Tuesday, April 23, 2019

Transformation of 'Gap' into Love

'Gapjil' a new word, thanks to the internet, is on the lips of many. Supporting evidence, we are dealing with something common in society—abuse of power by someone towards a person in a weaker position. Not only a present reality but one that goes back into our history, wherever we had inequality and discrimination. A diocesan priest in justice and peace work writes about the issue in the Bible And Life.

Do you know what ‘Gap-Eul relations’ are? 'Gap' and 'Eul' refer to people who are in contractual situations. Gap (or A) means someone who is dominant in a contract and Eul (or B), who is subordinate. 'Gapjil' is the verb formed, a neologism, which because of the structure of society is seen often and becomes newsworthy.

Put simply: a person with authority mistreating a subordinate. A person who has, towards a person who doesn't, a person with power treating a subordinate with violence. It's violence from above that continues to others. One who has experienced this violence from a superior can continue this with others under them. Those who are in the lower substrate of society can abuse others who they consider even lower. The writer considers this looking for some reward in a relationship and not finding it, resorting to the opposite in a revengeful action—psychological compensation.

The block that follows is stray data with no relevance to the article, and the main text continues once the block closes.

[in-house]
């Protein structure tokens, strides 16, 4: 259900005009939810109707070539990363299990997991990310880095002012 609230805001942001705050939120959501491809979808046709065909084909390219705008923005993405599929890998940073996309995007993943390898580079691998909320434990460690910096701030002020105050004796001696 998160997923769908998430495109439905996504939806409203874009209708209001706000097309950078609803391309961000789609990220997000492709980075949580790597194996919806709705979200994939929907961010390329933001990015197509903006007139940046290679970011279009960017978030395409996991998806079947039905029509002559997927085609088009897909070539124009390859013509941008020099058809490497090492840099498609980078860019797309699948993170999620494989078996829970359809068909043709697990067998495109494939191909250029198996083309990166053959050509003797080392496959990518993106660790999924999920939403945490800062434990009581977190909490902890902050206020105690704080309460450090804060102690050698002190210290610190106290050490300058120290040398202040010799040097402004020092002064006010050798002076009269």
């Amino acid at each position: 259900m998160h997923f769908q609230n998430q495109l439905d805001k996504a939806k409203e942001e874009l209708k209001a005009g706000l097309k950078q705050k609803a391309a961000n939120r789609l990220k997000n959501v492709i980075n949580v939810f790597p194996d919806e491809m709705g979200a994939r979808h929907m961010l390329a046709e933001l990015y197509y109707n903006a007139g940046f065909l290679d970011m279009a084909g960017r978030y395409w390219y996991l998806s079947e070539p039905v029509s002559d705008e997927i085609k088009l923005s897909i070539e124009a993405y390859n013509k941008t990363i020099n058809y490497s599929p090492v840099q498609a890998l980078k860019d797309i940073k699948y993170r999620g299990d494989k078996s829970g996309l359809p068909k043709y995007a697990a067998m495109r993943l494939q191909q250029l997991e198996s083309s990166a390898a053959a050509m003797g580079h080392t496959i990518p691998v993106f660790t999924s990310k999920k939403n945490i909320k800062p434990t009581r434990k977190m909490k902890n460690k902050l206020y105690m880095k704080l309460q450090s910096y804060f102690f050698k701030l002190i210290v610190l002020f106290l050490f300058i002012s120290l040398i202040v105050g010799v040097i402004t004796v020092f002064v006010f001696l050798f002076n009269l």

A common soldier who was often treated abusively when he becomes an officer will, in turn, treat others in the way he was treated.  A daughter-in-law mistreated by her mother-in-law when she becomes the mother-in-law will act in the same way with her daughter-in-law. A vicious circle of abuse, what was experienced is what is done. This type of abuse is not only present in higher society for it permeates all of society.

How do we break from this violence in society? We need to first examine ourselves on the reason for violence and our own understanding of inequality and discrimination. Why don't we see the disappearance of this inequality and discrimination? Is it not that we want the situation we have. We don't want to be discriminated against, but do we really want a society with everybody equal? If we examine the situation we see that we want to be treated well. We like to be treated like the 'Gap'. Consequently, we close our eyes to inequality and discrimination  and support the society we have.

The writer calls this situation antinomy: a seeming contradiction between two principles or conclusion both which seem justified, a paradox. His way of overcoming the ever-present situation is by love.

Jesus invites us all to be family, the Gap and Eul, master and slave disappear, we are called to be friends: even to love our enemies. "You call me Master and Lord, and rightly; so I am. If I, then, the Lord and Master, have washed your feet, you should wash each other's feet. I have given you an example so that you may copy what I have done to you (Jn 13:14-15).

Rather than alone from the heights looking down on others; on level ground joined with others in simplicity and sharing the ordinary is what will make 'Gap' love.

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